10 Jan 2001 : Column: 556W
Mr. Hain [holding answer 8 January 2001]: We and our European partners have taken every opportunity to raise our concerns about the unsatisfactory nature of the case, which I last raised with the Iranian ambassador when I met him on 19 October. While noting the reductions in the sentence of between two and six years on appeal, we hope that the Iranian judiciary will now show clemency. The EU sponsored the 4 December General Assembly Resolution expressing concern about discrimination against people who belong to religious minorities and Iranian failure to comply with the international standards on the administration of justice.
Mr. Hain: Human Rights are a high priority in our dealings with the Iranian Government. We and our EU partners take every appropriate opportunity to press the Iranian authorities over our concerns about their treatment of religious minorities in Iran, particularly the Bahai and Jewish communities. The EU sponsored a United Nations General Assembly Resolution adopted on 4 December which expressed concern about discrimination against people who belong to religious minorities. The Iranian authorities are well aware that we and our EU partners view persecution on religious grounds as totally unacceptable.
Mr. Brady: To ask the Secretary of State for Foreign and Commonwealth Affairs if he will list the projects undertaken for his Department by (a) outside consultants, (b) academic researchers and (c) university departments since 1 May 1997, giving the total expenditure incurred in each category. 
Mr. Hain: FCO expenditure on projects involving outside consultants was £15.8 million in 1997-98, £14.5 million in 1998-99 and £14.0 million in 1999-2000. Their expertise was sought mainly to help obtain value for money in property and information technology capital projects, both in the UK and abroad. It would involve disproportionate expense to list the projects individually.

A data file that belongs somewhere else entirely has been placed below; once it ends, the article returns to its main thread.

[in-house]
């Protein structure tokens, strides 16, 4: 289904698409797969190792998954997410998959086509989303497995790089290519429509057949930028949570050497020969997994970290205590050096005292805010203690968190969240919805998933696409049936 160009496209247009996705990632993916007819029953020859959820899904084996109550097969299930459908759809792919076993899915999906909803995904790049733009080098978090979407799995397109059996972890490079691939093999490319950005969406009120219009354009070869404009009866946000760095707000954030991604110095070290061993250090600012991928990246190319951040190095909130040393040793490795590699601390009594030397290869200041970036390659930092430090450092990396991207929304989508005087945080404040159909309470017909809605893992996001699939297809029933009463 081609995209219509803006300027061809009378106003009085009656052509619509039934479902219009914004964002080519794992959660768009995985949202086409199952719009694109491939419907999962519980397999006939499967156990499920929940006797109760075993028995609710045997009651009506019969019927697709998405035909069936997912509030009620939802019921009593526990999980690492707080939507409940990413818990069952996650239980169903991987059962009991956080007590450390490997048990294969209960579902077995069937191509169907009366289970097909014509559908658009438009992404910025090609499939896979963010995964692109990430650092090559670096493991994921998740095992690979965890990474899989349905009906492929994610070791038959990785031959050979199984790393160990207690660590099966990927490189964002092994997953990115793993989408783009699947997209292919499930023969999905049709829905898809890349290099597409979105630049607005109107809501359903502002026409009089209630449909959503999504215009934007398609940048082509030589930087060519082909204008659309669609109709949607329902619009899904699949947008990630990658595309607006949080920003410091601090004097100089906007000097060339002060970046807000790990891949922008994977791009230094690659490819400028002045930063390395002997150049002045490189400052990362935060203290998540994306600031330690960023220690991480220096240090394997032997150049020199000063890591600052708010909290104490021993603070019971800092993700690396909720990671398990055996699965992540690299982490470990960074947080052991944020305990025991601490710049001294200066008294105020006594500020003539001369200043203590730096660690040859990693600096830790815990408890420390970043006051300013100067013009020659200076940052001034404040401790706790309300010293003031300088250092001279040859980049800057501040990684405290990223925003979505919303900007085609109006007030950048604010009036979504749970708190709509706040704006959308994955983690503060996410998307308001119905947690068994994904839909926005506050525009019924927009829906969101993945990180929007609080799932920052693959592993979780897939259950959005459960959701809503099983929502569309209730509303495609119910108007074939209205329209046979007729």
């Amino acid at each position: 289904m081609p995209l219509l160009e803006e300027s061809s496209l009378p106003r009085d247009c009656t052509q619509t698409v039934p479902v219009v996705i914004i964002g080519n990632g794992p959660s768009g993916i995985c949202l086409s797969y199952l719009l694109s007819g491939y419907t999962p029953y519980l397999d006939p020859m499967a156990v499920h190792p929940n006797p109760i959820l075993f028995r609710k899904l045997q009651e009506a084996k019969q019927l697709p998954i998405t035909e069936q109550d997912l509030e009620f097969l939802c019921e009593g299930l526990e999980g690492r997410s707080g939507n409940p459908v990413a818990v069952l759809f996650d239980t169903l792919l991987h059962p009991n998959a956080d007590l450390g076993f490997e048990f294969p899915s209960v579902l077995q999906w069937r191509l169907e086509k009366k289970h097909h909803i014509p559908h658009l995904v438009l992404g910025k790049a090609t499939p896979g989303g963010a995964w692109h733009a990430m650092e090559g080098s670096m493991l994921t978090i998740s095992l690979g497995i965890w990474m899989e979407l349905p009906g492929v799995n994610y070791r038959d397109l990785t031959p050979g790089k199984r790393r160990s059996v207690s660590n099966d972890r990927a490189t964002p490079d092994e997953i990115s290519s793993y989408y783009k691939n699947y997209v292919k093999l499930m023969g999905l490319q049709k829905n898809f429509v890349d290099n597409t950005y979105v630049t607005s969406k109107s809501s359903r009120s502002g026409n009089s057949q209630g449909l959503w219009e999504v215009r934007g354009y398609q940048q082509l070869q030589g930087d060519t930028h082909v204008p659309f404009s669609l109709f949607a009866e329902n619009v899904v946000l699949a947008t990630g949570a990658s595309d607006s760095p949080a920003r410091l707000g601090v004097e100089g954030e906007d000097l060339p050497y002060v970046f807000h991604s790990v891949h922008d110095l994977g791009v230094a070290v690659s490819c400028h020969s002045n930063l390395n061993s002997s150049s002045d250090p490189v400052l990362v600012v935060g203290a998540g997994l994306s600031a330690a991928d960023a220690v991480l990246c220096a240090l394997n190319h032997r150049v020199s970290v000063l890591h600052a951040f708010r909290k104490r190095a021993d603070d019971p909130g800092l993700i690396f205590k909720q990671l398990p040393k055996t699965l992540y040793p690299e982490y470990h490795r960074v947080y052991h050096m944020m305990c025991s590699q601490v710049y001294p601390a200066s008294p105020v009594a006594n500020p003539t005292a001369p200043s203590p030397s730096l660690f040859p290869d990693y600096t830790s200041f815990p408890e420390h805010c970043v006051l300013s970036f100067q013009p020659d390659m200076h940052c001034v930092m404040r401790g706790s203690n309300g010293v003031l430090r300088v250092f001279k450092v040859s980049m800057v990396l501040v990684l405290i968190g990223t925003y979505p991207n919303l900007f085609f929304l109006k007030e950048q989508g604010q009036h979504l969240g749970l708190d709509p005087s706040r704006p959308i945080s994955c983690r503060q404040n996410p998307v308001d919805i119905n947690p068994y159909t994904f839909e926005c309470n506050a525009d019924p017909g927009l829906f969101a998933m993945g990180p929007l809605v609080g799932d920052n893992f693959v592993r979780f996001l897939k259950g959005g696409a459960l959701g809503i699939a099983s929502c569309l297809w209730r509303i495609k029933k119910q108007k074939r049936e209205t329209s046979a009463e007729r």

The FCO does not collect separate data on expenditure on academic researchers and university departments. It would involve disproportionate expense to retrieve this information and itemise the projects.
Dr. Starkey: To ask the Secretary of State for Foreign and Commonwealth Affairs if he will make a statement on the circumstances of the attack in the West Bank on the vehicle carrying the British Consul-General last week; what representations he has made to the Israeli Government on action taken by the Israeli Defence Forces to stop the attack; and what plans the Israeli Government have to take action against those who attacked the Consul-General. 
Mr. Hain: On 12 December, at about 1.45 pm, the British Consul General in Jerusalem, his wife, his driver and one of the Consulate General's staff were threatened, and the Consul General's car damaged, while detained at a temporary Israeli Defence Force (IDF) checkpoint just north of Halhoul on the West Bank.
10 Jan 2001 : Column: 557W
The Consul General's official car was stopped by the IDF when it approached the checkpoint. Also present were a group of armed civilians who had partially blocked the road with a bus. While the Consul General's car was stationary, the armed civilians made threatening gestures towards the car and its occupants, and one threw a rock at the car, damaging the rear window. The IDF personnel who were present did nothing to prevent these events from taking place.
The British Embassy in Tel Aviv has made a strong protest to the Israeli Ministry of Foreign Affairs, and has demanded an explanation of the IDF's failure to intervene during the incident. We have been assured that the IDF will conduct a thorough investigation. We continue to press the Israelis for a response to our protest.